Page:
Thinking Aloud: Alabaster expectations high for schools
Published 12:00 am Tuesday, January 24, 2006
I am not a teacher; only a fellow traveler of whom you asked the way. I pointed ahead-ahead of myself as well as of you.
&8212; George Bernard Shaw (1856-1950) British dramatist, critic, writer.
My faith in consulting firms has been renewed.
That is to say, when I have hired consultants in the past, typically, my hope was that they would tell me what I had already planned to do was the correct course of action; better still, that they would also tell me how bright I was for coming up with the idea in the first place.
Thankfully, the city of Alabaster had higher expectations for their consultants when they secured the services of H&H Associates to conduct a feasibility study on whether the city could pay for its own school system.
That report was made public on Monday evening and confirmed what many had expected: that the city of Alabaster most likely could afford to create an independent school system but that the city, students and parents were better off if they remained part of the Shelby County School System.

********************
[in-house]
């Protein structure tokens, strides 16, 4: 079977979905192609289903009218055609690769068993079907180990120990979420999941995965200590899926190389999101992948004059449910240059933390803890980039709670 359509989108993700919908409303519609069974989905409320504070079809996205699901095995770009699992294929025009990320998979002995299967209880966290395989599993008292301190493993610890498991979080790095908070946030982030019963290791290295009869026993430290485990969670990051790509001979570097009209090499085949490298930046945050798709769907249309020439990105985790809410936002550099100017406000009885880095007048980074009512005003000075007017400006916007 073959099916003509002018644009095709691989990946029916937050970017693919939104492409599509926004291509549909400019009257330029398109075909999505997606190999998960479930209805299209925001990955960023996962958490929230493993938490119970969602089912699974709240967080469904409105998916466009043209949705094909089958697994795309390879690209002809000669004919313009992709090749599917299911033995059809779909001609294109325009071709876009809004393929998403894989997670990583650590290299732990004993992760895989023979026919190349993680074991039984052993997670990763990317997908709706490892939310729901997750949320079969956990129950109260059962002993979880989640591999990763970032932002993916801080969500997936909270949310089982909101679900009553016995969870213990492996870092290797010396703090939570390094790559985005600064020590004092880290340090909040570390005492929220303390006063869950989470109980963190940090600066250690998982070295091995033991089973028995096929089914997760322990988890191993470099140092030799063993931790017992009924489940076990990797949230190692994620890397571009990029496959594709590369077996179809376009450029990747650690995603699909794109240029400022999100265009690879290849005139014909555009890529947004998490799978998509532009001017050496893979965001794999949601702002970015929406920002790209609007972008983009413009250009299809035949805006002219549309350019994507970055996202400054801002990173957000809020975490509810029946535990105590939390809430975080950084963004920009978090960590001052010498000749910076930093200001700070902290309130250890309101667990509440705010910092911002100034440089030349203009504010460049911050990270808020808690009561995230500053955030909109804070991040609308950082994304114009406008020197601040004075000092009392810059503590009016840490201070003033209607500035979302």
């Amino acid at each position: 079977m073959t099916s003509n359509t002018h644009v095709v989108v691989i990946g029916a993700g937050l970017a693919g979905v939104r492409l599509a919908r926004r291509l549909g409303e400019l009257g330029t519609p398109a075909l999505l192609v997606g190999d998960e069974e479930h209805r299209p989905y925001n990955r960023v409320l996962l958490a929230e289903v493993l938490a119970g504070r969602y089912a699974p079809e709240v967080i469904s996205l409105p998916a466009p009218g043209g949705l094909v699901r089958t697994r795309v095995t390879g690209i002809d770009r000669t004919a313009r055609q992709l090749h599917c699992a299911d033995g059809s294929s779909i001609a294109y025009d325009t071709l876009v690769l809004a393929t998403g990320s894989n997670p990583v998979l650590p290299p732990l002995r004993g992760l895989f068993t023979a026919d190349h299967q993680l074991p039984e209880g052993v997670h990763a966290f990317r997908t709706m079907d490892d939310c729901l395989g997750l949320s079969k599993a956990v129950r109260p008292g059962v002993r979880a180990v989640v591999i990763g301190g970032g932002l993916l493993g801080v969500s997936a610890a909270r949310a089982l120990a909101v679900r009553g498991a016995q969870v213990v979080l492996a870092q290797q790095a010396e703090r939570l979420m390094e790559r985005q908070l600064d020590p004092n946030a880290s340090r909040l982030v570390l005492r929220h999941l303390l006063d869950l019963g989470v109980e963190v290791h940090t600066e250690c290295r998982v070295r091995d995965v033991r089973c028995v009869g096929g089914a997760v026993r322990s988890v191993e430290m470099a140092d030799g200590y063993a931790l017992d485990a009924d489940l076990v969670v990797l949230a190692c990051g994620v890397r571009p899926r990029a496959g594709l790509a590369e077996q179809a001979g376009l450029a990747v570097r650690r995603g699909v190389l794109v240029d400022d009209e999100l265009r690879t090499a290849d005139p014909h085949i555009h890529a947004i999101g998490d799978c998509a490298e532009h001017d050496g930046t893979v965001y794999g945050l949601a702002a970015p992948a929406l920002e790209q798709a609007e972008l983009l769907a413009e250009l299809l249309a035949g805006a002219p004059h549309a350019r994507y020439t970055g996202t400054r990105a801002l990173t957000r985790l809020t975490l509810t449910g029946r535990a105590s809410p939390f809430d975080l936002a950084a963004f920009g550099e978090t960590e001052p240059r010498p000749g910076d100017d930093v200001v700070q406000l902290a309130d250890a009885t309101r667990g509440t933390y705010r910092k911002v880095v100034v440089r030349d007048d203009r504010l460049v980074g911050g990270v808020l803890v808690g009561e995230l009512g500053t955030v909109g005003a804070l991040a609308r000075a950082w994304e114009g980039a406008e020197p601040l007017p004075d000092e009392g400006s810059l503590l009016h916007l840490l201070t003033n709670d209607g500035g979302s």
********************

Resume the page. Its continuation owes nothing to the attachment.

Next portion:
No question that a city with the resources and leadership such as that found in Alabaster can accomplish most anything it commits itself to.
But, when your children, grandchildren, nieces and nephews are already receiving one of the state&8217;s finest educations, why go out on your own?
Any independent school system in Alabama&8217;s fastest growing county will face the same challenges faced by the Shelby County Board of Education: dramatically increasing school enrollment, the desperate need for more schools year after year, the need to better compensate teachers and support personnel and a myriad of other obstacles.
The citizens of Alabaster, as recommended by the feasibility study, might well consider what ways they can help the Shelby County Board of Education provide new or expanded resources for students in their city; doing so would at least accomplish one thing in my estimation: it would help better prepare our children to be productive citizens.
And that, after all, is our ultimate goal